What is Fat?
Of the three macronutrients, fats are the most energy-dense around. Fats are insoluble in water (this is why oil and water cannot be mixed) and it should also be noted that oils are fats liquid at room temperature. Fats are grouped into three categories: simple fats (triglycerides), compound fats (phospholipids, glucolipids, lipoproteins), and derived fats (cholesterol). Aside from being a large source of energy for the body, fat is used to protect internal organs as well as provide insulation against the cold and help retain bodily heat.
Types of Fat
Fats are often viewed as the enemy by uneducated individuals. The truth is, fats are absolutely essential to overall bodily health. The trick is to find appropriate amounts of the good fats, while cutting out as much as possible of the bad fats. There are two good types of fat, and three types of bad fat.
- Polyunsaturated (includes Omega-3's and Omega-6's also known as essential fatty acids)
- Dietary Cholesterol
- Trans (man-made fat from partially hydrogenated vegetable oils)
The difference between all these types of fat are the amount of hydrogen atoms attached to the molecule. Imagine the good fats as a single string of spaghetti, not tangled and very easy to straighten out. Monounsaturated fats are the least tangled piece of spaghetti. Now, imagine the bad fats as a whole bowl of spaghetti in a large mess that is very difficult to untangle. Trans-fats are the most complex and tangled messes around.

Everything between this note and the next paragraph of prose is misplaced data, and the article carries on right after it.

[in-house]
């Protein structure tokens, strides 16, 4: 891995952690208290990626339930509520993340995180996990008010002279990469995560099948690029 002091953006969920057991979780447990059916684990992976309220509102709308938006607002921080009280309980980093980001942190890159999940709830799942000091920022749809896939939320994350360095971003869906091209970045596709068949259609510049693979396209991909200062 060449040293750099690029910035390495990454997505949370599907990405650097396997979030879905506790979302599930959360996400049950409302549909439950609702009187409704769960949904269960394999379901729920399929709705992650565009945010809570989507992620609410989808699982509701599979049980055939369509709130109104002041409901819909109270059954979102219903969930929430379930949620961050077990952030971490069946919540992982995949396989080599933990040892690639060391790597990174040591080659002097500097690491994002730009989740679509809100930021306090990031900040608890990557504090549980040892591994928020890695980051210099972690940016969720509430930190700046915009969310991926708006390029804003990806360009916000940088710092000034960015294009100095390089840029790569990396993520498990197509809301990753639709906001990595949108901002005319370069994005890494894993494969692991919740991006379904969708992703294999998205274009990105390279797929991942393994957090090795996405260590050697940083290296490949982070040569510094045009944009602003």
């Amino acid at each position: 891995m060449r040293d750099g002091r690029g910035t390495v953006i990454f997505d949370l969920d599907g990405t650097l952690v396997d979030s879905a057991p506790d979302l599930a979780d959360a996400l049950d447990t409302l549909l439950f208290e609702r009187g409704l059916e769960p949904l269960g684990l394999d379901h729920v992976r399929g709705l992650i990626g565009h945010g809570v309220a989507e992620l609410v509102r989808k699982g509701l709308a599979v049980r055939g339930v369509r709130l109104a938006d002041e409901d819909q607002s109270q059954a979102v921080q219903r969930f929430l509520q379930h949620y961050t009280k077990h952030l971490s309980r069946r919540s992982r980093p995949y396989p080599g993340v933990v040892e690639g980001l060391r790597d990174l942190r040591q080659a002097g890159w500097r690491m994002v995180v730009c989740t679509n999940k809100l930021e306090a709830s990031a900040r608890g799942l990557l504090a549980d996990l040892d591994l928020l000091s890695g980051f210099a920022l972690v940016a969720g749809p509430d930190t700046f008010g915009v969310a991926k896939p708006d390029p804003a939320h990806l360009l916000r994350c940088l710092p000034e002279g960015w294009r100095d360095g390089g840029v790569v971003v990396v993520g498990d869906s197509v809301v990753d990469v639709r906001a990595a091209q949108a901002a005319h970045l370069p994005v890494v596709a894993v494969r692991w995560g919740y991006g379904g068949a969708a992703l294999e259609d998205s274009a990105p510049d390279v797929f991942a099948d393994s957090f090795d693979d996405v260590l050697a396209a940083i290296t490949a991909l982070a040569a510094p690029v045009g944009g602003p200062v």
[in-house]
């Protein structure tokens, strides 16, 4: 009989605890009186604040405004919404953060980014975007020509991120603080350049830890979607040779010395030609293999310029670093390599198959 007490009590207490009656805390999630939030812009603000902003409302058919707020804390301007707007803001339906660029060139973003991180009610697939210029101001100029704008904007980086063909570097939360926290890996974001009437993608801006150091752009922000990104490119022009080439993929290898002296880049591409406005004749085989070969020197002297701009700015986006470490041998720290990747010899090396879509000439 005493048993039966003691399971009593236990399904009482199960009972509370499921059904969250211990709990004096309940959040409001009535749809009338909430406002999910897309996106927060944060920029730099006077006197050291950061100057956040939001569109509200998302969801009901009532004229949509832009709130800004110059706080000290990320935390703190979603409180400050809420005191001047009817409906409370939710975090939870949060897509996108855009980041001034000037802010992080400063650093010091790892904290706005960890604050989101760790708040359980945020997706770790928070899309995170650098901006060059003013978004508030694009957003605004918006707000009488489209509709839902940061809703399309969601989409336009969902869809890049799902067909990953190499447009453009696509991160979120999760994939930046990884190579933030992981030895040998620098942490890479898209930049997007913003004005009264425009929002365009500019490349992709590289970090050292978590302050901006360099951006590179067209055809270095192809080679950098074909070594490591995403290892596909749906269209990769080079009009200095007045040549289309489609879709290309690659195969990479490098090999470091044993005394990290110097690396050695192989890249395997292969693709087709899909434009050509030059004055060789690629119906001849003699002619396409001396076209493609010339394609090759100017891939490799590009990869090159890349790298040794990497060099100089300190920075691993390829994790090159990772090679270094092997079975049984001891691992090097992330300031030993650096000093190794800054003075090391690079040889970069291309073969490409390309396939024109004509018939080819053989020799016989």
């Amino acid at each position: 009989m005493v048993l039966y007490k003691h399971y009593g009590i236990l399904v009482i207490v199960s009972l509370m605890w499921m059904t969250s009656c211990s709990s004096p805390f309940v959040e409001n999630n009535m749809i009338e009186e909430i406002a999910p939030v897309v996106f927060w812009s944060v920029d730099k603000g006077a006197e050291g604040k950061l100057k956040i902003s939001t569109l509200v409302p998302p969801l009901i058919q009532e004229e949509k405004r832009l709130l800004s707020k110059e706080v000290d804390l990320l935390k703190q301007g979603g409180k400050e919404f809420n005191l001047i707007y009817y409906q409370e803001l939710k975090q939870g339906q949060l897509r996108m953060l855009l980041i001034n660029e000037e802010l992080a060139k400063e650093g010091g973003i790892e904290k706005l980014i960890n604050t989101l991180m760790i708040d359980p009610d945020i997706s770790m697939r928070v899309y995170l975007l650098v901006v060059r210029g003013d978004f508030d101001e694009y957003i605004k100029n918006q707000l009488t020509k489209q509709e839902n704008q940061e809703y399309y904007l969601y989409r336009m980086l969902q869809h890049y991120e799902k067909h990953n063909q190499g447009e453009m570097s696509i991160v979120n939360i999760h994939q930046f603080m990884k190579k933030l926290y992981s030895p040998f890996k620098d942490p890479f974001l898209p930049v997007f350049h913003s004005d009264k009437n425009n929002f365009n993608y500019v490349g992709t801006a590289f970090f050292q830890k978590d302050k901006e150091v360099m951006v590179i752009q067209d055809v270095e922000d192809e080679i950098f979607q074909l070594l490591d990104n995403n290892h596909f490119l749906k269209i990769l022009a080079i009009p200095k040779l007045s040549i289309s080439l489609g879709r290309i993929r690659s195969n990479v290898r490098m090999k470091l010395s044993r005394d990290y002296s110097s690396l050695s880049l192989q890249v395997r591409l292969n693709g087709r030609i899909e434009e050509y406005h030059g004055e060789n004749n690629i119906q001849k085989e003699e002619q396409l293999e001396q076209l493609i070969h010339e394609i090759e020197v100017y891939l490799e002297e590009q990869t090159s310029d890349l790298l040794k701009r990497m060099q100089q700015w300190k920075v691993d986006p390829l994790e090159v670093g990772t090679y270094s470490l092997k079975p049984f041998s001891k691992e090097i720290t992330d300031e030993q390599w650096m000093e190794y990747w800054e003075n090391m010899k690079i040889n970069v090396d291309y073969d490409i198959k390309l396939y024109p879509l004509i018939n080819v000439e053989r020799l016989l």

Effects of Not Enough Fat in the Diet
While most individuals will not encounter an issue with too little fat in one's diet, the effects must be explored. Individuals that go to extreme lengths to cut fat from their diet put themselves are great risk for serious health consequences. The body can be left unprotected without having appropriate amounts of fat to protect internal organs. With no reserve energy source, one can start to experience low levels of energy as the day progresses. Fat is essential at breaking down vitamins and minerals as well as maintaining consistent glycogen levels. One of the most important functions of fat is for your brain. The human brain is more than 60% structural fat. Without fat, your brain cannot maintain a health state. Fatty acid deficiencies have also been associated with eczema, which causes the skin to rash and itch.
Effects of Too Much Fat in the Diet
The growing epidemic of obesity in America shows that most Americans are receiving more than their fair share of dietary fat. Consuming large quantities of fat without appropriate exercise to counter this large amount of calories will result in weight gain. Too much cholesterol (the bad kind, LDL) can lead to high blood pressure and coronary disease from plaque build-up in the arteries.
When an individual goes down the path of weight gain without an emphasis on fitness and nutrition, it is easy to fall into a lifestyle that lends itself to the easy way out, picking up fast food instead of cooking a nutritious meal, watching another television show instead of heading to the gym, etc. The good news, this does not have to be a permanent path, it is reversible. One of the best ways to get back on the path of healthiness is to start a cardio program.